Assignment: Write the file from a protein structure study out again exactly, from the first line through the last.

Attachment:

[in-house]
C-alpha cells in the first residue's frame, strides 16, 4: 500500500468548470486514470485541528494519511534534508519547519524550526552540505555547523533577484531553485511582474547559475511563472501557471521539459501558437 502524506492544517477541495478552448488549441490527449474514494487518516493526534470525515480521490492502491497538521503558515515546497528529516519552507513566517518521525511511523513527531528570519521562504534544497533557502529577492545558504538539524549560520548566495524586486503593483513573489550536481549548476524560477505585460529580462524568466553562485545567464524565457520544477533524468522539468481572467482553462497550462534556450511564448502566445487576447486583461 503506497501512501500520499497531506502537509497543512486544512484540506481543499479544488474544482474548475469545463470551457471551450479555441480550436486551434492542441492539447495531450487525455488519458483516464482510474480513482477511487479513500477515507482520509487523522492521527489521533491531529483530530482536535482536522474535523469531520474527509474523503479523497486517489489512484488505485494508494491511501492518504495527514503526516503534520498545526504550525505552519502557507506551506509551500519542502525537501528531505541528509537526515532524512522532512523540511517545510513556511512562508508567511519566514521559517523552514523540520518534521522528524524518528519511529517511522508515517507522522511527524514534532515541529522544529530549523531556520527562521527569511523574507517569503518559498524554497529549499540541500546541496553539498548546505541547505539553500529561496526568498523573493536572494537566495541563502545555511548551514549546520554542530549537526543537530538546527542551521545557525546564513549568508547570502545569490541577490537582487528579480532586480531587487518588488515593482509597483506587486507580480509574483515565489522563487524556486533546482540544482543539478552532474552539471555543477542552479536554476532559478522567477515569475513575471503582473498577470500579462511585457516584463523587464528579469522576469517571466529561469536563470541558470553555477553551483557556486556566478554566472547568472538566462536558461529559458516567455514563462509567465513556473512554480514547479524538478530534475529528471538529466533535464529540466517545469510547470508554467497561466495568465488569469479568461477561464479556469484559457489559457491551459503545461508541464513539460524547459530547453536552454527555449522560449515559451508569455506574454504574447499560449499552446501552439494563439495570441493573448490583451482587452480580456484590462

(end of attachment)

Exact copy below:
[in-house]
C-alpha cells in the first residue's frame, strides 16, 4: 500500500468548470486514470485541528494519511534534508519547519524550526552540505555547523533577484531553485511582474547559475511563472501557471521539459501558437 502524506492544517477541495478552448488549441490527449474514494487518516493526534470525515480521490492502491497538521503558515515546497528529516519552507513566517518521525511511523513527531528570519521562504534544497533557502529577492545558504538539524549560520548566495524586486503593483513573489550536481549548476524560477505585460529580462524568466553562485545567464524565457520544477533524468522539468481572467482553462497550462534556450511564448502566445487576447486583461 503506497501512501500520499497531506502537509497543512486544512484540506481543499479544488474544482474548475469545463470551457471551450479555441480550436486551434492542441492539447495531450487525455488519458483516464482510474480513482477511487479513500477515507482520509487523522492521527489521533491531529483530530482536535482536522474535523469531520474527509474523503479523497486517489489512484488505485494508494491511501492518504495527514503526516503534520498545526504550525505552519502557507506551506509551500519542502525537501528531505541528509537526515532524512522532512523540511517545510513556511512562508508567511519566514521559517523552514523540520518534521522528524524518528519511529517511522508515517507522522511527524514534532515541529522544529530549523531556520527562521527569511523574507517569503518559498524554497529549499540541500546541496553539498548546505541547505539553500529561496526568498523573493536572494537566495541563502545555511548551514549546520554542530549537526543537530538546527542551521545557525546564513549568508547570502545569490541577490537582487528579480532586480531587487518588488515593482509597483506587486507580480509574483515565489522563487524556486533546482540544482543539478552532474552539471555543477542552479536554476532559478522567477515569475513575471503582473498577470500579462511585457516584463523587464528579469522576469517571466529561469536563470541558470553555477553551483557556486556566478554566472547568472538566462536558461529559458516567455514563462509567465513556473512554480514547479524538478530534475529528471538529466533535464529540466517545469510547470508554467497561466495568465488569469479568461477561464479556469484559457489559457491551459503545461508541464513539460524547459530547453536552454527555449522560449515559451508569455506574454504574447499560449499552446501552439494563439495570441493573448490583451482587452480580456484590462